This is entry number 197, first published on 13 December 2010, of a blog on the implementation of the Planning Act 2008. Click here for a link to the whole blog.
Today's entry reports on the publication of the Localism Bill.
The long-awaited Localism Bill is finally revealed today. After at least two false starts, the Bill appears on today's Parliamentary Order of Business as having its first reading today. Analysis of the Bill as it affects infrastructure planning will follow tomorrow.
- Links to the Bill Volume 1 (clauses); Volume 2 (Schedules)
- Written ministerial statement by Eric Pickles on the Localism Bill
- Department for Ccommunities and Local Government (CLG) publish essential guide to decentralisation and the Localism Bill
- CLG publish press release on Localism Bill (use of the past tense somewhat premature)
- CLG publish fairly detailed background note to Bill
Here is the 'long title' of the Bill. Normally given as a continuous sentence, I have formatted it for easier reading:
The Bill will be accompanied by other documents, but it is on its own at the moment. The main one is 'explanatory notes', which explain the purpose and effect each clause of the Bill in non-technical language. Other documents are a 'delegated powers memorandum', which sets out the powers contained in the Bill that allow the government to legislate by order, and an 'impact assessment', which sets out the financial and environmental costs and benefits of the Bill.
There was some debate as to whether the provisions of the Bill abolishing regional strategies would require, or at least undergo, Strategic Environmental Assessment, where their environmental effects are assessed and published in an 'environmental report', so it will be interesting to see whether one is published either separately or as part of the impact assessment.
Contents of Bill
The Bill will be analysed in tomorrow's blog entry, but here are the contents of the background note mentioned above:
- right to veto excessive council tax rises
- community right to challenge [council service provision]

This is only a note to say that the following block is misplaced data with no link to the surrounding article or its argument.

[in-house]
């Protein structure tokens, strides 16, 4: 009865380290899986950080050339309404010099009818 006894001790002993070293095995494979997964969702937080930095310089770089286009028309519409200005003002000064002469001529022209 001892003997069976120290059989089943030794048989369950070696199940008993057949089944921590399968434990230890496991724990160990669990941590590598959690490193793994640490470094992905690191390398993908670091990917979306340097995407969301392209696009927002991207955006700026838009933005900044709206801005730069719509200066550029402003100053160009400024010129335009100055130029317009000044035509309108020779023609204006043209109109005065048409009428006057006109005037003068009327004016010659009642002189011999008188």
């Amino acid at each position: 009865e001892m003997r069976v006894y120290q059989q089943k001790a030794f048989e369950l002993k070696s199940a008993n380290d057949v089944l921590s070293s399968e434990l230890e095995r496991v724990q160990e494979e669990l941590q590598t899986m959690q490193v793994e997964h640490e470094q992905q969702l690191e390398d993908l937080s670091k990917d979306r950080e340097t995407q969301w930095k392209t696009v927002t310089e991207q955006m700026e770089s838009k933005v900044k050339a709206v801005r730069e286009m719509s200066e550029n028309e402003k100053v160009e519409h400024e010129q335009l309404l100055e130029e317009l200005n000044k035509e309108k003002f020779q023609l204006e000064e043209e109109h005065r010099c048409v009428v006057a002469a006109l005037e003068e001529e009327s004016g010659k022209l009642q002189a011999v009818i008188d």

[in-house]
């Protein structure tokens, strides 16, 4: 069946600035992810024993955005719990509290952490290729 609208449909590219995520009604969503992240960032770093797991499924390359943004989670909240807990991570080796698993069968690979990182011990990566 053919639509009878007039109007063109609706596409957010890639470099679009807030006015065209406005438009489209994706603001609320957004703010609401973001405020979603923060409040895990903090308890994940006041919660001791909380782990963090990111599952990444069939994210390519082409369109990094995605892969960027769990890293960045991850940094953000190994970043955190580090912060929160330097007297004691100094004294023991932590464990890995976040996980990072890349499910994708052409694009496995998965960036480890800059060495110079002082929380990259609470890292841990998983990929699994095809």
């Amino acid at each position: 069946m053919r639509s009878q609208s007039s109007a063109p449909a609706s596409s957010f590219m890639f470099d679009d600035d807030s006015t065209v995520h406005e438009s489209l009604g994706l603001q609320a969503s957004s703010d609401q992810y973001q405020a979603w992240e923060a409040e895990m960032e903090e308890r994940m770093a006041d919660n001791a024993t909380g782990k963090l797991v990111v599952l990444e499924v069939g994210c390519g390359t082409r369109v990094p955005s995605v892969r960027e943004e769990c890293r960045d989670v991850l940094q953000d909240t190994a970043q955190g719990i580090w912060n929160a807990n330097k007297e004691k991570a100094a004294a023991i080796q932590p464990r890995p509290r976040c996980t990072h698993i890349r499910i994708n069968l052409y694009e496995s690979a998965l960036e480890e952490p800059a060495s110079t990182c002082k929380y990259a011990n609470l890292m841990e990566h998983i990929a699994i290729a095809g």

- community right to buy [council assets]
- local referendums
- general power of competence
- local authority governance [return to committee system option]
- directly elected mayors
- predetermination [rules relaxed for councillors]
- standards board [abolished]
- pay accountability [of senior officers]
- scrapping bin taxes
- abolition of regional strategies
- community infrastructure levy reforms
- local plan reform
- neighbourhood planning
- community right to build [without planning permission following a referendum]
- duty to cooperate [between councils]
- pre-application consultation [on large developments]
- enforcement [reforms, e.g. appealing and reapplying simultaneously to be forbidden]
- abolition of Infrastructure Planning Commission
- Parliamentary vote on National Policy Statements
- social housing allocations reform
- reform of homelessness legislation
- social housing tenure reform
- reform of council housing finance
- national homeswap scheme
- reform of scoial housing regulation
- facilitating moves out of the social rented sector
- home information packs [abolished]
- London governance changes
The 'first reading' is the first stage of the passage of a Bill through each House of Parliament and merely represents the publication of the Bill - no debate or vote takes place. Bills can start in either House, and are shared between them to spread the Parliamentary load. Which House to start in was apparently one of the contributors to the delay of the publication of the Bill, but the Commons has been settled upon.
The next stage is the 'second reading', which does involve a debate and a vote on whether the Bill should proceed further. The debate is likely to take a whole day on the floor of the House of Commons. Normally, the second reading does not take place until at least two weekends have passed since the first reading, to give MPs time to consider the text of the Bill. Given that the Commons rises for the Christmas adjournment on 22 December, this means that the second reading will not take place until next year. The Commons returns on 10 January 2011.